I’m sitting at my desk reworking my pedagogy course. With each revision, I move closer and closer toward truly empowering my students to own the learning. I started with student choice and slowly shifted toward student freedom. But now, I’m taking it a step further. I am finding ways for students to take more ownership of the classroom pedagogy.
See, last year when I taught this pedagogy course, I walked students through the design thinking process. It worked well. However, the class remained far too teacher-directed. I spoke too much. I directed most of the learning. Even in class discussions, students directed answers at me rather than sharing questions and answers with each other.
This year, things are different. Working in pairs, students will choose a constructivist approach to social studies. These include game-based learning, project-based learning, design thinking, simulations (think mock trials or model UN), and multimedia composition (especially the idea of the student as a historian). Each week, they will have three hours to delivery a mini-unit using one of these frameworks.
This feels risky to say, “I’m stepping back and letting you own the process.” However, when I taught a similar class early in the summer, the students were amazing. We grew into a tight community.
Besides, I will still be active in the process. I will offer feedback, meet one-on-one with students, and still lead some of the discussions. I’m still the professor and I am still the instructional leader in the room. However, I am convinced that the best way for students to learn about student-centered pedagogy is through teaching it and through seeing it firsthand from their peers. If I want teachers to incorporate student choice in their learning, I need to embed student choice into their teacher preparation courses as well.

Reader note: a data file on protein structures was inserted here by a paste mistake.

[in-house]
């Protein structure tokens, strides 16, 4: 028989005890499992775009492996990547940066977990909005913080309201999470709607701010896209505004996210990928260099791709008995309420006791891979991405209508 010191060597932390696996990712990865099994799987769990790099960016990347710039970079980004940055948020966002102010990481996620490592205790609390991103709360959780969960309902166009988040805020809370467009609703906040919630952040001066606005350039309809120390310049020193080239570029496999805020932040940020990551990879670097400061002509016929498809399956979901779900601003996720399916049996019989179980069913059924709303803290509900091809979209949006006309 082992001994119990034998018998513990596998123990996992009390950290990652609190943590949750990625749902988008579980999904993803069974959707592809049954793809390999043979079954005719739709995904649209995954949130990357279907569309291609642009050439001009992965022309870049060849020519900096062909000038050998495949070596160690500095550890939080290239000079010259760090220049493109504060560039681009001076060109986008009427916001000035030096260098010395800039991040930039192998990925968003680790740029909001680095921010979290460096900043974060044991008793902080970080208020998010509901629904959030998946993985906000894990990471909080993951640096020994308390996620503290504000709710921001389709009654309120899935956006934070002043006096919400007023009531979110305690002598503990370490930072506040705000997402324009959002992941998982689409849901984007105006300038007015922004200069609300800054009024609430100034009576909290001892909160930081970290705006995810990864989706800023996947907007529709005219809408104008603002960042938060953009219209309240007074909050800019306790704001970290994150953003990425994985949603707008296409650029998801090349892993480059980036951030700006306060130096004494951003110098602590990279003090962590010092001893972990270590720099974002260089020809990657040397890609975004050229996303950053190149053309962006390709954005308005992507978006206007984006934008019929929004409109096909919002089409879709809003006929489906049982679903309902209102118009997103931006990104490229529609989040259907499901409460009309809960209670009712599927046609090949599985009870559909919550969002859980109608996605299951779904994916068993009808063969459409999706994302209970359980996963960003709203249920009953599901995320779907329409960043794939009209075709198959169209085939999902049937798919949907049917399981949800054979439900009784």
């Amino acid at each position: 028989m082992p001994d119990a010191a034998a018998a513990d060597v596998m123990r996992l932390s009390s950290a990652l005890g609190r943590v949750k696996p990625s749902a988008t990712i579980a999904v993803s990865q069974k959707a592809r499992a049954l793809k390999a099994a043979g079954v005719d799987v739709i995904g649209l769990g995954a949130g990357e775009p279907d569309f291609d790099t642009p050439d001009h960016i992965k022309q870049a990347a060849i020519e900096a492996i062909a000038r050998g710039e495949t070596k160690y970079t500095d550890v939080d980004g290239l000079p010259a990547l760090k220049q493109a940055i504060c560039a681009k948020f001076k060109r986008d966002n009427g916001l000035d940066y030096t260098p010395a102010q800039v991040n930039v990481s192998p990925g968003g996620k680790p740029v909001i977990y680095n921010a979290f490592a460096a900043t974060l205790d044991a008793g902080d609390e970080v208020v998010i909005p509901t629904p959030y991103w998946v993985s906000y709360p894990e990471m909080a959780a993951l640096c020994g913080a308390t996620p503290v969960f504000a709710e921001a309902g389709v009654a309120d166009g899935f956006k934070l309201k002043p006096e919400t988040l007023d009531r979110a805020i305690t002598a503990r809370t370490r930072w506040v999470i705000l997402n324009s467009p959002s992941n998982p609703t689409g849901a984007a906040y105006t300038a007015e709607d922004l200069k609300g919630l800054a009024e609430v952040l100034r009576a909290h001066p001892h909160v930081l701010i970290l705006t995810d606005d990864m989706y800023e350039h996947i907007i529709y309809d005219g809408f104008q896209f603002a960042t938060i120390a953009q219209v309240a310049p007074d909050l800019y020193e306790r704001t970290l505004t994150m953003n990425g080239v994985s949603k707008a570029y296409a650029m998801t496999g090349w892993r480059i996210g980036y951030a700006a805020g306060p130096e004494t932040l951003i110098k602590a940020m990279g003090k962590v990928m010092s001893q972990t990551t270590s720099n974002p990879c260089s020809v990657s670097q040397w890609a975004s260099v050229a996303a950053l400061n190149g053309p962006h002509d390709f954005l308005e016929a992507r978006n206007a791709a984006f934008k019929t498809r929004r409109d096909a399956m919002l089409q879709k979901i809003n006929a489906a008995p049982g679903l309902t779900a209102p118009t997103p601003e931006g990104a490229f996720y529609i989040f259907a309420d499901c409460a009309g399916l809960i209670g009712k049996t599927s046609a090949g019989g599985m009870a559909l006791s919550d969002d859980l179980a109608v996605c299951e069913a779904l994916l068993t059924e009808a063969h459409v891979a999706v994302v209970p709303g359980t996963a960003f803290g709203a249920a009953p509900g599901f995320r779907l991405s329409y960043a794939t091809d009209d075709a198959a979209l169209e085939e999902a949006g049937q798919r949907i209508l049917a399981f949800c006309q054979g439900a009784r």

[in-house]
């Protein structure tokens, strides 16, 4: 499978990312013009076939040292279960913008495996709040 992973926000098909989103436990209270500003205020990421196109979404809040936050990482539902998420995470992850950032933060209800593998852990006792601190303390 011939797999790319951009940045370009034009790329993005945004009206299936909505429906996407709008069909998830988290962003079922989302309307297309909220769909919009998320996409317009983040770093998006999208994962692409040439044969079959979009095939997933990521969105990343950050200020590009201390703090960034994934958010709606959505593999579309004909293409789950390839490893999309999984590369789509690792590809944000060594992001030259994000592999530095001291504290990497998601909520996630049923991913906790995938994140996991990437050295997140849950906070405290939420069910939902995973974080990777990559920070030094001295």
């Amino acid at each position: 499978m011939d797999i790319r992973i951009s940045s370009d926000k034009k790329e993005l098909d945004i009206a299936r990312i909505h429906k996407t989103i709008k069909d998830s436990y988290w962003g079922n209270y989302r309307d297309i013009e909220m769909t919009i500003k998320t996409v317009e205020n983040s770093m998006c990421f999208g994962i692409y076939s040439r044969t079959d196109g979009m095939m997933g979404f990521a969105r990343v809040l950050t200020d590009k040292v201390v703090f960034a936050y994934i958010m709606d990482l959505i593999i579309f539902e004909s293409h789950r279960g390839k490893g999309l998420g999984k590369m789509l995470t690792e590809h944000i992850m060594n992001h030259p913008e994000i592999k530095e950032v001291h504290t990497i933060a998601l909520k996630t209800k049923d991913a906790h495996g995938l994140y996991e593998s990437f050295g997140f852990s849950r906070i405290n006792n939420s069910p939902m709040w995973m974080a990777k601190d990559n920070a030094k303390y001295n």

Empowering Teachers in Professional Development
If we want to see schools embrace student choice, we need to design professional development that embraces teacher choice. If we want to empower students to own their learning, we need to empower teachers to own their learning. If we want to trust students to be self-directed, we need to trust teachers to be self-directed as well. This is rarely the case in professional development. Too often, we fail to provide the choice and agency teachers deserve.
We’ve all been there before. You go to a professional development on making classes interactive only to listen to someone reading slides from a PowerPoint. There’s a disconnect between what the speaker is doing and what the speaker is modeling. You get frustrated, bored, and disengaged. As a result, people end up saying things like, “teachers are the worst students” or “teachers are so off-task in meetings.”
But what if we changed our approach to empower teachers? What if we embraced teacher choice in professional development? If we say we believe in student choice, shouldn’t we be providing the same opportunities for teachers?
14 Ideas for Differentiating Professional Development
Here are a few ways that we could differentiate professional development so that teachers can experience choice and agency in their own learning.
- Mini Ed Camp: This could run like an ed camp, where teachers could engage in democratic, discussion-based groups based upon a topic of interest. I highly recommend The Edcamp Model for those of you who want to get started on this journey.
- In-Person Course: Here someone who is an expert on campus can lead teachers through a longer, semester-long, independent class on a subject that teachers choose. It might be something broad, like classroom management, or something specific, like tech-integration to help ELL students with oral language development.
- Hybrid Semester Course: Imagine the same thing above, but with a technology component. Here, teachers could work in a modified in-person and online class. They could blog about what they’re learning, curate resources and engage in discussions on social media.
- Teacher Genius Hour: The idea here is to encourage teachers to pursue their own learning in order to become more empathetic toward students and refine the Genius Hour Process.
- Maker Projects: Similar to the Genius Hour, teachers can work through the design thinking process to make a product that will benefit their school or community. The goal here is for teachers to think about an actual product with a real audience and then share both the journey and the finished product with an audience. An added bonus is that they grow more comfortable with design thinking and they can empathize with students doing creative work.